Quote:
6) SpaceshipOne feathered it's wings to present the maximum surface area and drag for re-entry

7) The T/Space capsule, based on the old Corona vehicle, also presents a blunt, high drag surface. It is just slightly narrower than the other end, so that the vehicle will automatically stabilize in the correct orientation.


I wasn't talking about the surface in general - I know well what you say because I long ago asked posters about it and got very reasonable answers at the standard high level I am missing since some time. I simly was concentrating on that portion of the surface that is faced directly to the destination. The portions parallel or nearly parallel to the path of motion are NOt faced directly to that destination.

Quote:
1) Maglev cannot launch to a stable circular orbit. Just to an elliptical orbit that intersects the Earth's surface. Each payload needs it's own rocket motor to circularize the orbit (one that can survive the massive g's), or needs another vehicle to pick it up and move it to a stable orbit.


This up to now is a statement by yours - but nothing officially is said that means that this statement would be true necessaryly. This I say regarding the intersection of the Earth's surface. But I do NOT say that the orbit will be circular.

Quote:
2) A space shuttle has 14 days max in space, so each hour costs about $2 million. It would take at least several hours for it to rendezvous with & pickup each maglev payload. And would require fuel weighing much, much more than the payload. Obviously you wouldn't use the shuttle, but any vehicle is going to find it hard to break even.


I didn't speak of no Shuttle, no ISS, no already existing artificial object. And if a vehicle can break even or not is NOT dertemined by Physics only because costs are determined by more factors than only physical ones (which should be discussed not here but in the Views-thread.

Quote:
3) Each maglev launch does not even end up in the same orbit.


I didn't say something like that.



Dipl.-Volkswirt (bdvb) Augustin (Political Economist)

By the way: Please urgently keep in mind my reactions to campbelp2002...


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Post    Posted on: Tue Jan 09, 2007 1:39 pm
Ekkehard, you obviously cannot read & comprehend your own posts, let alone those of others. Nor can you differentiate between speculative opinion and basic high school science. So I give up. I won't be responding to your posts anymore. :(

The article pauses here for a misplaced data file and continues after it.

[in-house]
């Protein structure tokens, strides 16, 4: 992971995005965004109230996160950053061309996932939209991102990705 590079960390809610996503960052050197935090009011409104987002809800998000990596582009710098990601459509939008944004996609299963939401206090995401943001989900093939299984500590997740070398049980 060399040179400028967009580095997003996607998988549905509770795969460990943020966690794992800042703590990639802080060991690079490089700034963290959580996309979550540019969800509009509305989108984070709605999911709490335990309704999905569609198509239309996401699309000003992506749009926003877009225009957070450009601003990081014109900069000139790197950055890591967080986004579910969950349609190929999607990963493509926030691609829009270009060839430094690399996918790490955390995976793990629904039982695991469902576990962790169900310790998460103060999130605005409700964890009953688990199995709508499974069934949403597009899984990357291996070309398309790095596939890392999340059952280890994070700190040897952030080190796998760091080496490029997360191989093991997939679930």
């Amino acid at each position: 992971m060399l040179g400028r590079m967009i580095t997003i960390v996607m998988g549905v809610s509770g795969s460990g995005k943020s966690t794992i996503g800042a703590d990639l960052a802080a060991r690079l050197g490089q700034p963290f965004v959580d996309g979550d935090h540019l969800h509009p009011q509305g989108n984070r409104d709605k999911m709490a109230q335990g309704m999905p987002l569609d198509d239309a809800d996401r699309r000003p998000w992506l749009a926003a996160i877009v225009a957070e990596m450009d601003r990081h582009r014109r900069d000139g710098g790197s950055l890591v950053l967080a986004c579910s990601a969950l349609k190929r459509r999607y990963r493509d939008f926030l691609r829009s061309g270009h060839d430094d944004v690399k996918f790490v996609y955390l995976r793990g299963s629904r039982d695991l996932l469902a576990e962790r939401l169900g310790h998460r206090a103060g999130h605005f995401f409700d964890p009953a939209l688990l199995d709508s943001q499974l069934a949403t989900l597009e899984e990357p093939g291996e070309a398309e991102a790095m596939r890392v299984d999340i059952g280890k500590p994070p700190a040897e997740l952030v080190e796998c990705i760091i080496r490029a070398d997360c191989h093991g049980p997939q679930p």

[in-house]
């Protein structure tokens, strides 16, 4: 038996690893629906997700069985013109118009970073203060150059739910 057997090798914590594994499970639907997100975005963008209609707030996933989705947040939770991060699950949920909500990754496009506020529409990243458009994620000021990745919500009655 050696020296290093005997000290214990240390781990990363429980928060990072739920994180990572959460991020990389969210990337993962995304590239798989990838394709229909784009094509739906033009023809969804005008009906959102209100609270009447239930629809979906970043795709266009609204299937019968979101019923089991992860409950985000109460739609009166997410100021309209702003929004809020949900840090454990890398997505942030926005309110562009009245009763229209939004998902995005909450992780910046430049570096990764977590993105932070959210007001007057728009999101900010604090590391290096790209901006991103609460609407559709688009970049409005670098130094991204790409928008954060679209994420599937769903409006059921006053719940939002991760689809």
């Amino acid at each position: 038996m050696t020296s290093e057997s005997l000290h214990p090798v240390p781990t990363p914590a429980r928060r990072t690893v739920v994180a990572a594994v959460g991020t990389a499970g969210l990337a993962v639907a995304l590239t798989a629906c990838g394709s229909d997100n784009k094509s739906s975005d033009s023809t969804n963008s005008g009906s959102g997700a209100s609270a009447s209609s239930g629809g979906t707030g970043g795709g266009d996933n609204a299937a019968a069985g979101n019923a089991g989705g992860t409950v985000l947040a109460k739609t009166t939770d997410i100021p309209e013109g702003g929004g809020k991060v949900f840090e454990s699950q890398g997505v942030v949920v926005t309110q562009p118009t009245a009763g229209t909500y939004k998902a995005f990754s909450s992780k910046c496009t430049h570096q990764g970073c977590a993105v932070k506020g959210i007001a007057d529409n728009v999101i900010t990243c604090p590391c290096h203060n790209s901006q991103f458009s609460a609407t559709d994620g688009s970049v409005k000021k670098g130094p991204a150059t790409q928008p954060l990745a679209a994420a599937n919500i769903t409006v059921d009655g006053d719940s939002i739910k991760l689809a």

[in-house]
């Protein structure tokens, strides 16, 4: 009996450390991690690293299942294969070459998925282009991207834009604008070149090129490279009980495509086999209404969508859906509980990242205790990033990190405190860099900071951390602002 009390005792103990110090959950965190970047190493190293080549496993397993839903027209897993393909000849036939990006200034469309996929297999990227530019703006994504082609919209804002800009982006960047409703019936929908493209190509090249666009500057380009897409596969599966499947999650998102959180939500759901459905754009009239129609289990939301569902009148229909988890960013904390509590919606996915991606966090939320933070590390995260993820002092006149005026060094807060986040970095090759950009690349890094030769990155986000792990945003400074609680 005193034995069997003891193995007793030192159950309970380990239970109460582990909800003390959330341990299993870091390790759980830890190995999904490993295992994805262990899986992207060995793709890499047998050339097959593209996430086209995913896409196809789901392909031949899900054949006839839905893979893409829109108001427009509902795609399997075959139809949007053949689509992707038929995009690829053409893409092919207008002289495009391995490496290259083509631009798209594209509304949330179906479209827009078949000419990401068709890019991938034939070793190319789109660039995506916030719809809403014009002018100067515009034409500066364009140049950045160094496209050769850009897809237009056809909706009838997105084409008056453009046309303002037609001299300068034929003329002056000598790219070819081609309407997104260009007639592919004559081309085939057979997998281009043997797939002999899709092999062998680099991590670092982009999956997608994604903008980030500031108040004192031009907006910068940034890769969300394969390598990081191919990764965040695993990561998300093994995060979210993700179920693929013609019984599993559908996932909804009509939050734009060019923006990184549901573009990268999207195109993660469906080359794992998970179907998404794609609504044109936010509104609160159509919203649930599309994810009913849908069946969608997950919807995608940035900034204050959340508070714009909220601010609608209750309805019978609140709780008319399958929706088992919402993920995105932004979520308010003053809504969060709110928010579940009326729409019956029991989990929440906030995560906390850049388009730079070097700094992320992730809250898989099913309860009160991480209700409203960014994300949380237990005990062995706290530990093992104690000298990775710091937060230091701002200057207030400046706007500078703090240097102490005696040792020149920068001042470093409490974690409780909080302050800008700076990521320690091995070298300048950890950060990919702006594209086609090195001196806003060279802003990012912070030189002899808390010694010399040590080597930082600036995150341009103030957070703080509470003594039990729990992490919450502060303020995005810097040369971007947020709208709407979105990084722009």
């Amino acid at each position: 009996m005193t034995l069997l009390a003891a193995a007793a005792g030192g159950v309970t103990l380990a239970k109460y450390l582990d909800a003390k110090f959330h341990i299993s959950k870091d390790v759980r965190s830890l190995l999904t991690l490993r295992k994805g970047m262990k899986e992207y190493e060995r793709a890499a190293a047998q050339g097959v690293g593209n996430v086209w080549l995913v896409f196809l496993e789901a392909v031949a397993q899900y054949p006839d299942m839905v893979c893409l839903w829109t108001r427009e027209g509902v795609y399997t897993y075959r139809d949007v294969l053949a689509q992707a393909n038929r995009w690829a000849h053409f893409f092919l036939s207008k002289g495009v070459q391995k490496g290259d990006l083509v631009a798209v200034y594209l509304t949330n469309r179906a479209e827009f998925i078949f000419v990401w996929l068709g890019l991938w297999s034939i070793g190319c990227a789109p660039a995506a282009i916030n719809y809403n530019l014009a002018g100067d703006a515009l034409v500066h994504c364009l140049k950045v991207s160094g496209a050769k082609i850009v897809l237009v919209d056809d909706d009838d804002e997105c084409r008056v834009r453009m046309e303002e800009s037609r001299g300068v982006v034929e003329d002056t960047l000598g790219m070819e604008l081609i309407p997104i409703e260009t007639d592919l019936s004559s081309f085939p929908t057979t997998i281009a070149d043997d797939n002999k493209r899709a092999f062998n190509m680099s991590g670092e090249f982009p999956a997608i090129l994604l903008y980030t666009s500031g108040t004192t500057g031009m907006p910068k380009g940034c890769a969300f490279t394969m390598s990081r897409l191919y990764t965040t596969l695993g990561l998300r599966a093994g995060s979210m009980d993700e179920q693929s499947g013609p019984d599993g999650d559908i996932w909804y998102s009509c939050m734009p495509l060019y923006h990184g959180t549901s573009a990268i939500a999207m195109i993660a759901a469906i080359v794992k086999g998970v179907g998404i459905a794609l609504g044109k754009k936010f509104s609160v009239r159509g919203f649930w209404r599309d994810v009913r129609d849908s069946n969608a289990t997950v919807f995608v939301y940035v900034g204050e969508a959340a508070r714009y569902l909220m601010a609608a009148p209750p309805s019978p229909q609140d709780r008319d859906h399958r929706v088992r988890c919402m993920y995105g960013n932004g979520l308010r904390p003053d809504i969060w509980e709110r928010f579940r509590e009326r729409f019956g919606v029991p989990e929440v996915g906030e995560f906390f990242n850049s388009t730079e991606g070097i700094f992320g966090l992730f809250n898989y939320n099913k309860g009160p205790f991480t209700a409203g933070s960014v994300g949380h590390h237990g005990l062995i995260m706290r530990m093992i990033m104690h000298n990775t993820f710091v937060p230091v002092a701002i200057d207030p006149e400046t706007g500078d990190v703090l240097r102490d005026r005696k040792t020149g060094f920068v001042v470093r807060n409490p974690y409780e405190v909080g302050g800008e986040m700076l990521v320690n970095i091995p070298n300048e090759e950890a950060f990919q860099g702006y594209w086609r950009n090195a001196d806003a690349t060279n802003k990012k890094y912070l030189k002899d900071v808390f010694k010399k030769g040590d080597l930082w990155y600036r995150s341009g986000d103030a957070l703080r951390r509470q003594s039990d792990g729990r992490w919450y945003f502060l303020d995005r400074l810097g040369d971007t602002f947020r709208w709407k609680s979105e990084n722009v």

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Post    Posted on: Tue Jan 09, 2007 2:28 pm
Hello, WannabeSpaceCadet,

of course I checked my own post you were responding too before I posted my previous answer:

My previous answer simply is a list of facts about the environment launched objects or even reentering objects pass through.

My previous answer is NOT a scientific issue about all the consequences that environment has.

Do I have to assume that from your point of view the atmosphere is NOT held down by gravity? (for example) Do I have to assume that from your point of view reentering objects are faced to the thicker regions of the atmosphere first when they leave space and reach thinner regions of the atmosphere later only when they are close to the ground???

You may have been interpreting into that post that I would have concluded something from the list - and you may have interpreted conclusions that are wrong. But these wrong conclusions aren't the only possible ones - and I didn't have no particular conclusions in mind.

I had in mind the list simply and a few things I know.



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EDIT:

I sent him a PM that I accept his refusal to talk to me furthermore but also offers opportunities to clarify the links and connections between his yesterday post and my previous post which simply is a perhaps incomplete description of the environment that may include irrelevant properties or aspects.


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Post    Posted on: Tue Jan 09, 2007 6:45 pm
I think it's just a language problem between you two.

I did read the same story from your post as wannabe did Ekkehard.


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Post    Posted on: Wed Jan 10, 2007 9:15 am
Hello, IrquiM,

the problem is not how WannabeSpaceCadet read or understood my post(s) but that he has no doubts that he read or understood it correct. He has no doubts and he insists on being correct. In particular the issue
Quote:
Ekkehard, you obviously cannot read & comprehend your own posts
is inacceptable - I think very well about what I have in mind or think and how to express it before I post it. A few moments later I got a call from another Economist of my federation and told him about the experience - he at once recognized what had happened and identified WannabeSpaceCadet's behaviour as improper and even bad. He mentioned a case where such a behaviour caused damage to a large group of people.